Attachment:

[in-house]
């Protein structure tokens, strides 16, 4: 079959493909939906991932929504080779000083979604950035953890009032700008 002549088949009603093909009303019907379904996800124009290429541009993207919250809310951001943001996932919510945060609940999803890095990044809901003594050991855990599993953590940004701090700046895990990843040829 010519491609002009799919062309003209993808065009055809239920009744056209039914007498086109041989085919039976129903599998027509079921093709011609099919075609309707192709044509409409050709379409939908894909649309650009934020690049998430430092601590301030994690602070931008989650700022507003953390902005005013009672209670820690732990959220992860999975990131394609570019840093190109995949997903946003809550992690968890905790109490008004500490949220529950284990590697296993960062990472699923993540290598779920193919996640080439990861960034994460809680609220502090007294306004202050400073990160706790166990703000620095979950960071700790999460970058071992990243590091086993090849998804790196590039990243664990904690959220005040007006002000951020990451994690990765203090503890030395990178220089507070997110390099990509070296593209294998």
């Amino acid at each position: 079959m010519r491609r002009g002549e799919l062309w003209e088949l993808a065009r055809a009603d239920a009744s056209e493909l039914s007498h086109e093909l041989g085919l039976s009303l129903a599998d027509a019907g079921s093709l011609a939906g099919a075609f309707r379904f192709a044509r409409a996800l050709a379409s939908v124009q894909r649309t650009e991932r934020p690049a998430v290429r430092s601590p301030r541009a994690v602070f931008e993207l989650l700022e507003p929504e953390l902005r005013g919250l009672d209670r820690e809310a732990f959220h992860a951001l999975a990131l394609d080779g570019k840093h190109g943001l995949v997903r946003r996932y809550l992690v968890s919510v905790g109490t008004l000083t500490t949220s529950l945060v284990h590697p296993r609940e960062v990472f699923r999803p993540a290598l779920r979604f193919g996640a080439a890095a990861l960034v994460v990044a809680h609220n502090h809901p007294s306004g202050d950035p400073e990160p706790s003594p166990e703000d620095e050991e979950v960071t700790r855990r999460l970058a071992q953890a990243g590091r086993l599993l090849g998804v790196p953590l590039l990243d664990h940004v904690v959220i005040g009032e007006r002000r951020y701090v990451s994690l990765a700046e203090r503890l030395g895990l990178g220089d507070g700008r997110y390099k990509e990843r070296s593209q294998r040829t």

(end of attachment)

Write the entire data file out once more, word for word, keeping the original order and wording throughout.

[in-house]
């Protein structure tokens, strides 16, 4: 079959493909939906991932929504080779000083979604950035953890009032700008 002549088949009603093909009303019907379904996800124009290429541009993207919250809310951001943001996932919510945060609940999803890095990044809901003594050991855990599993953590940004701090700046895990990843040829 010519491609002009799919062309003209993808065009055809239920009744056209039914007498086109041989085919039976129903599998027509079921093709011609099919075609309707192709044509409409050709379409939908894909649309650009934020690049998430430092601590301030994690602070931008989650700022507003953390902005005013009672209670820690732990959220992860999975990131394609570019840093190109995949997903946003809550992690968890905790109490008004500490949220529950284990590697296993960062990472699923993540290598779920193919996640080439990861960034994460809680609220502090007294306004202050400073990160706790166990703000620095979950960071700790999460970058071992990243590091086993090849998804790196590039990243664990904690959220005040007006002000951020990451994690990765203090503890030395990178220089507070997110390099990509070296593209294998």
């Amino acid at each position: 079959m010519r491609r002009g002549e799919l062309w003209e088949l993808a065009r055809a009603d239920a009744s056209e493909l039914s007498h086109e093909l041989g085919l039976s009303l129903a599998d027509a019907g079921s093709l011609a939906g099919a075609f309707r379904f192709a044509r409409a996800l050709a379409s939908v124009q894909r649309t650009e991932r934020p690049a998430v290429r430092s601590p301030r541009a994690v602070f931008e993207l989650l700022e507003p929504e953390l902005r005013g919250l009672d209670r820690e809310a732990f959220h992860a951001l999975a990131l394609d080779g570019k840093h190109g943001l995949v997903r946003r996932y809550l992690v968890s919510v905790g109490t008004l000083t500490t949220s529950l945060v284990h590697p296993r609940e960062v990472f699923r999803p993540a290598l779920r979604f193919g996640a080439a890095a990861l960034v994460v990044a809680h609220n502090h809901p007294s306004g202050d950035p400073e990160p706790s003594p166990e703000d620095e050991e979950v960071t700790r855990r999460l970058a071992q953890a990243g590091r086993l599993l090849g998804v790196p953590l590039l990243d664990h940004v904690v959220i005040g009032e007006r002000r951020y701090v990451s994690l990765a700046e203090r503890l030395g895990l990178g220089d507070g700008r997110y390099k990509e990843r070296s593209q294998r040829t």